At 4-feet-10, wearing sports goggles, I stood as the smallest captain the eighth-grade basketball team at Yeshivah of Flatbush ever knew.
Like many young Modern Orthodox boys (and girls), I grew up subsumed by sports. I knew the Beckett Sports Card guidebook better than the Bible. When not watching sports, I spent hours on the court, shooting hook shots or making the perfect John Stockton bounce pass. I cried when my team lost, and celebrated in victories I took no part in.
In short, sports was my religion.
Then religion became my religion and things grew complex.
In my Israeli yeshiva, from 2003 to 2005, I traded my knowledge of athletic statistics for a knowledge of Jewish law. I learned to grow leery of my body, of the physical world as a whole; physicality was something to transcend, to tame, not to embrace.
I learned that our traditions, even those grounded in the mundane world, are at odds with the idea of the Olympics (the ancient Games, held in honor of Zeus, were often accompanied by the sacrifice of 100 oxen to pagan gods), of sports, and of physical prowess as an end in itself.
Physical touch was transformed from something innocuous to something both powerful and dangerous, able to create the greatest physical intimacy and the lowest degradations of the soul.
Sports, if we thought about it at all, was relegated to the realm of the necessary-to-stay-healthy category; it was relaxation time we earned that would recharge our batteries for another dip into the sea of spirituality.
In the summer of 2008, my religious identity in flux, I felt unhappy in my spiritual pursuits; they seemed empty, unable to conjure up anything but anxiety. I neglected my own physicality for so long that it fought back.
I watched the Beijing Olympics to relax from it all.
The sight of America’s fish-in-the-form-of-man, Michael Phelps, as he transcended the boundaries of human limitations, made me question my spirituality. I felt ambivalent, uncertain of my identity.
I found relief in exercise.
I took my scrawny body to the gym a block away from my apartment and two blocks away from my spiritual home, the beit midrash. The moment I stepped into that air-conditioned but small, smelly room, I felt oddly empowered. And though I felt awkward, I was oozing self-consciousness.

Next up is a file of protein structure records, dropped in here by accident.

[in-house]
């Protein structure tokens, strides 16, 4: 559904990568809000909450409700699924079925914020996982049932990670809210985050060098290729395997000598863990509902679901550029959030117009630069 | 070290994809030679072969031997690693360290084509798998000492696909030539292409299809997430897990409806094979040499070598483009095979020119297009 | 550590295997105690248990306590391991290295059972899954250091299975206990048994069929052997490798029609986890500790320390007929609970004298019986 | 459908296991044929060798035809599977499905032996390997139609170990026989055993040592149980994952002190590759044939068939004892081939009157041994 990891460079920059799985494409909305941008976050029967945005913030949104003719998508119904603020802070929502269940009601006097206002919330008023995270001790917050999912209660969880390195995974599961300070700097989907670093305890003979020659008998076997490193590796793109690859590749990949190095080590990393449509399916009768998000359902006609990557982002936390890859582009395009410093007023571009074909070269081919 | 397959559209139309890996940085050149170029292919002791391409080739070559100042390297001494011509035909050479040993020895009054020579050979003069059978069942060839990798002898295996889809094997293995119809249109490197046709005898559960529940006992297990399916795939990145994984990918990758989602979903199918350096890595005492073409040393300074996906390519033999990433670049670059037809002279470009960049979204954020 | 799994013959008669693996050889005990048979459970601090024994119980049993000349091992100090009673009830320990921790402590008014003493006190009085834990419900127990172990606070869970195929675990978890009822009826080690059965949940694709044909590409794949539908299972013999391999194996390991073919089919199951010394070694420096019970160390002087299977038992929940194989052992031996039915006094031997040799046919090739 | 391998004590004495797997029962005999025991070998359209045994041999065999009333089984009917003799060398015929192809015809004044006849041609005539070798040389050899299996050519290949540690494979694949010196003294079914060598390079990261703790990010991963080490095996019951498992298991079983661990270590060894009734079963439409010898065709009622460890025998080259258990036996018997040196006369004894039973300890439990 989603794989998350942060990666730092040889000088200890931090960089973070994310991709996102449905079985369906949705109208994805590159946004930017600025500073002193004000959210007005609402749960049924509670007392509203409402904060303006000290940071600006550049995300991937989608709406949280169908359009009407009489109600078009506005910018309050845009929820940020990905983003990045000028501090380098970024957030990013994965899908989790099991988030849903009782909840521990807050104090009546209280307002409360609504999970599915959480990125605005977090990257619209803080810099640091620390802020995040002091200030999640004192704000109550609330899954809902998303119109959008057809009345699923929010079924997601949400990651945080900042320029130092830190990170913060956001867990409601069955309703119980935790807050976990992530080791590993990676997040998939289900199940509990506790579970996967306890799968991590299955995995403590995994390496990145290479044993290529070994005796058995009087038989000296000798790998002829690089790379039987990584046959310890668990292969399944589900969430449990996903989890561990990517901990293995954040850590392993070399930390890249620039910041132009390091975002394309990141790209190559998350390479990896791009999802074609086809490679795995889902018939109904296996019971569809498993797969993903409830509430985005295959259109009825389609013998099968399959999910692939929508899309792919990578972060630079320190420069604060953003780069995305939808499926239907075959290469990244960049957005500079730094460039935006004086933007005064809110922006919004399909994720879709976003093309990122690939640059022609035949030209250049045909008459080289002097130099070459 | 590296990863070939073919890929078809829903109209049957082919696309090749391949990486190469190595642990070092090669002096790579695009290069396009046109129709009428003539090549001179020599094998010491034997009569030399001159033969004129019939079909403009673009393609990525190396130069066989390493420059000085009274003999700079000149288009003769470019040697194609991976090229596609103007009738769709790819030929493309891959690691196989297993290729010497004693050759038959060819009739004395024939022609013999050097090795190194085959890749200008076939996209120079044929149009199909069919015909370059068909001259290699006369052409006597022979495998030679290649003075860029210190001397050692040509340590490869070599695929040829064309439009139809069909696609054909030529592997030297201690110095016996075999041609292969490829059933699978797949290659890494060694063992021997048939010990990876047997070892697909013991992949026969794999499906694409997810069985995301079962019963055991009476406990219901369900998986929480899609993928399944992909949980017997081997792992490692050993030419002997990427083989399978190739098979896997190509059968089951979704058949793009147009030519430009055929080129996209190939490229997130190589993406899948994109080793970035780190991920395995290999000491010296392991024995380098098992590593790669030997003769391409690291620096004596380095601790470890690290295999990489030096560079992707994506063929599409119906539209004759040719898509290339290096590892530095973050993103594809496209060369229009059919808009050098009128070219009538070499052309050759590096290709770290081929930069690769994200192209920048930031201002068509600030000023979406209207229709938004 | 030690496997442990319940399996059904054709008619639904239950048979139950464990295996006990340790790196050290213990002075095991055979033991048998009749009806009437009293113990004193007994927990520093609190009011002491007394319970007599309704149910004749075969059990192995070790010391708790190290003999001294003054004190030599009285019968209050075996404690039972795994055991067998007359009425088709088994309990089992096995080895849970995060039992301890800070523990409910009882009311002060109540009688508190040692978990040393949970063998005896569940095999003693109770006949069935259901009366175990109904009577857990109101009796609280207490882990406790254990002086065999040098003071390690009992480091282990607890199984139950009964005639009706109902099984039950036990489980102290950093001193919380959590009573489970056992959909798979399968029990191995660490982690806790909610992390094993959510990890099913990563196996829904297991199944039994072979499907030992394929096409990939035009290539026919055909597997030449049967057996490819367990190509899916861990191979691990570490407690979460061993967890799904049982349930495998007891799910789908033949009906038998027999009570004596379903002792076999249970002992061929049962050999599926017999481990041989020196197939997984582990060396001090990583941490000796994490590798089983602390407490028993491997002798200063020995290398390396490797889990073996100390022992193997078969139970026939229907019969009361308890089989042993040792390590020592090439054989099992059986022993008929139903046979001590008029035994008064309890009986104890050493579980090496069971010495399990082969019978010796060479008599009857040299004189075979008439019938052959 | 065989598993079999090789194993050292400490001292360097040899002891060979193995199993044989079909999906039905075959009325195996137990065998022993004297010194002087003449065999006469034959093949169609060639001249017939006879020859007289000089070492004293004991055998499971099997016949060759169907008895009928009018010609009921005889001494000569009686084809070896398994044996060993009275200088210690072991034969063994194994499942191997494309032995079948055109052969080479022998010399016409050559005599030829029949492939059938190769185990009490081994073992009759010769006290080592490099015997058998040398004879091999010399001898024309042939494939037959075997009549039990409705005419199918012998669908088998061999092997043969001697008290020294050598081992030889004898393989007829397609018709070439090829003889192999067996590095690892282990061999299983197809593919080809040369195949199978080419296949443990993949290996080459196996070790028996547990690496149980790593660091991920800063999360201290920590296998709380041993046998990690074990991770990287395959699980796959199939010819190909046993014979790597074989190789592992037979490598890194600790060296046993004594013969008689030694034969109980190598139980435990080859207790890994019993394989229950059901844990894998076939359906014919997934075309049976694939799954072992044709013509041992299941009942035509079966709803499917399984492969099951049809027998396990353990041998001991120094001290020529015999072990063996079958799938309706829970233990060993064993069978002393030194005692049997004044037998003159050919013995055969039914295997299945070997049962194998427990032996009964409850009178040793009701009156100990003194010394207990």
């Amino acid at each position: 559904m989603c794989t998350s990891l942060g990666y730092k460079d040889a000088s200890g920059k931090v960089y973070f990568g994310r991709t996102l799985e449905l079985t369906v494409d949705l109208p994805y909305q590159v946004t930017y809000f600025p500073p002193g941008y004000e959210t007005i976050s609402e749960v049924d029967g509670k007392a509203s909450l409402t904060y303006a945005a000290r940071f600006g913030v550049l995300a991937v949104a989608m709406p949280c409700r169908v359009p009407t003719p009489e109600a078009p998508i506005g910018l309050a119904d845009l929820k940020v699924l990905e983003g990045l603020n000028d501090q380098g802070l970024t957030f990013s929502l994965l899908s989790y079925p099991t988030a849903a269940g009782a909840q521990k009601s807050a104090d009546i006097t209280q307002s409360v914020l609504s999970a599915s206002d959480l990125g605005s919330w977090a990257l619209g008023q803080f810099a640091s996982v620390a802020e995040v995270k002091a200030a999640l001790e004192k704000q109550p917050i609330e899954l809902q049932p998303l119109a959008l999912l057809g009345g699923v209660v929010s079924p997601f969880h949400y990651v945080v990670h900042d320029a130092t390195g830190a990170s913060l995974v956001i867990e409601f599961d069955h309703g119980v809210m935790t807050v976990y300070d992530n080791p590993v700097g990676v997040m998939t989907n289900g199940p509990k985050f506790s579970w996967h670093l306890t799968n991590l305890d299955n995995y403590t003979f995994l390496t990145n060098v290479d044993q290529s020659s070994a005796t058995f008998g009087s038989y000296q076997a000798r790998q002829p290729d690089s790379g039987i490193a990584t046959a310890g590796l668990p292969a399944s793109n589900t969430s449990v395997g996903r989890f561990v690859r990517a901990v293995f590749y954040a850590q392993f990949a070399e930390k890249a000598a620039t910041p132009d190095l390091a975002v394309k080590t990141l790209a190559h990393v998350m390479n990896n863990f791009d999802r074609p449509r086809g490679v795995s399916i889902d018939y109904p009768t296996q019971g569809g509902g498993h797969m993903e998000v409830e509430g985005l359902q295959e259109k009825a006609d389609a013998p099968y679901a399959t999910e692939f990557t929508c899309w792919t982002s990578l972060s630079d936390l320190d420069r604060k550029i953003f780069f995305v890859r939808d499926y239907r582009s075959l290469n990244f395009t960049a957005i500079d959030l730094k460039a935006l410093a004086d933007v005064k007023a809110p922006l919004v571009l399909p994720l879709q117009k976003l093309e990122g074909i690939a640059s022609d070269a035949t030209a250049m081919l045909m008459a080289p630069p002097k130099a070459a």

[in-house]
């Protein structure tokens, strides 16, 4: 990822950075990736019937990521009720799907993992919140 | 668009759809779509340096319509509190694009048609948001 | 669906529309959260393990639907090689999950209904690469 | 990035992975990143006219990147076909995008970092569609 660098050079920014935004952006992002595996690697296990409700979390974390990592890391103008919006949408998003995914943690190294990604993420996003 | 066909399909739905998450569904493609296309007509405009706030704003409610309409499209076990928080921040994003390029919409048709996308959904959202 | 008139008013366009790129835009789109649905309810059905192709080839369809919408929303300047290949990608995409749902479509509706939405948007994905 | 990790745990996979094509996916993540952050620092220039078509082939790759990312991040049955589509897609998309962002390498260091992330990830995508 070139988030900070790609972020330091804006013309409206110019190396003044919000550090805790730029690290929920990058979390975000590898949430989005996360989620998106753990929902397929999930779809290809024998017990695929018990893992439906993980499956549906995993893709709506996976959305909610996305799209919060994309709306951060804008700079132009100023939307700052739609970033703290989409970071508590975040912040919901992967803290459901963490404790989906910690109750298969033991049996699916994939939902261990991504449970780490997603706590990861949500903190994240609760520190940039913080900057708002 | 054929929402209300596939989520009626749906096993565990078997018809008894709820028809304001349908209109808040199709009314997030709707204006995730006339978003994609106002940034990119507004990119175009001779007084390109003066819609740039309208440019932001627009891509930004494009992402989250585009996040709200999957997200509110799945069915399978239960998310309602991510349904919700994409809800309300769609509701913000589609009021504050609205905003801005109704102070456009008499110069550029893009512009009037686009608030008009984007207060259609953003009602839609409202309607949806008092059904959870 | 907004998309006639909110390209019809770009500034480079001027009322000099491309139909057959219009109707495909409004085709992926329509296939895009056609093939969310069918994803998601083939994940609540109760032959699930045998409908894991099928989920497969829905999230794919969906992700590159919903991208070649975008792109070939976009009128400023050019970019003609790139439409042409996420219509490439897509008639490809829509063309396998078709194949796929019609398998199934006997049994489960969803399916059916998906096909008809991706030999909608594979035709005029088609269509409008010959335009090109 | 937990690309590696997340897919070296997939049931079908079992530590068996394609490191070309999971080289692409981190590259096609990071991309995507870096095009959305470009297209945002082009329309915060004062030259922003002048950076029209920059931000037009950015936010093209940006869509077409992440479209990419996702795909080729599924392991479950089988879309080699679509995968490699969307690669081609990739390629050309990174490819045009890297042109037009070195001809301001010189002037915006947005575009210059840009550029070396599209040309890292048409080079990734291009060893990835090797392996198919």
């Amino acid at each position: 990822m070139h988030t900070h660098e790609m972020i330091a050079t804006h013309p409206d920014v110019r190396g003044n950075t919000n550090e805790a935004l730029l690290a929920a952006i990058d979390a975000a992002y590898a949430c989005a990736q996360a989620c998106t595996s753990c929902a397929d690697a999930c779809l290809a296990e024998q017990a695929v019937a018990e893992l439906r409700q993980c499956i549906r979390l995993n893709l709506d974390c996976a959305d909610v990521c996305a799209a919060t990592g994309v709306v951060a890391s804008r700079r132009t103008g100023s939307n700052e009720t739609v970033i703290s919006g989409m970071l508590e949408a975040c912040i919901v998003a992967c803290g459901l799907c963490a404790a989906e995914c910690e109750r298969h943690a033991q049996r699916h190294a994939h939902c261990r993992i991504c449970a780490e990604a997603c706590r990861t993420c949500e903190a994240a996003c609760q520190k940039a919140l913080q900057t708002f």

After some time building muscle, I started to think differently. I understood anew certain parts of the Tanach that embrace the importance of physicality, even competition. I connected to the parts of the Tanach that appear superficial: the need for beautiful wives, our forefathers as warriors, the laws allowing soldiers physical concessions during battle. I understood the overreaching hubris and desire of the all-powerful, handsome King David, how the righteous leader could succumb to base desires.
As Phelps won medal after medal, the Olympics provided asylum from the inner ramblings of my soul. A chance to watch, in awe, as we celebrated man, not only God. Religious maturation doesn’t end, but the Beijing Games helped reintroduce my soul to my body. In Phelps’ historical accomplishments I found the pinnacle of physicality, of poetry in motion. I learned that I needed to treat the physical and spiritual worlds as separate beasts deserving of their own form of exploration and kindness.
I soon began to see the fruits of this effort. I saw moments in the playoffs, in perfect games, in the heroic battles for the puck that brought body and soul together. These were moments of grace and perfection. Through yoga and meditation, I felt the power of physical prayer, of movement and breathing as conduits of new spiritual experiences. I realized that much of the struggle arose when one world made unseemly demands on the other — when I denied the validity of each realm’s unique desires.
The London Olympics, which begin this week, won’t hold the same revelatory power the Beijing Games did for me. But they will remind me of the two worlds within me, the worlds of body and spirit, each of which stakes its singular claim.
And there’ll be Phelps, swimming elegantly for gold.
Joe Winkler is a freelance writer living on the Upper West Side.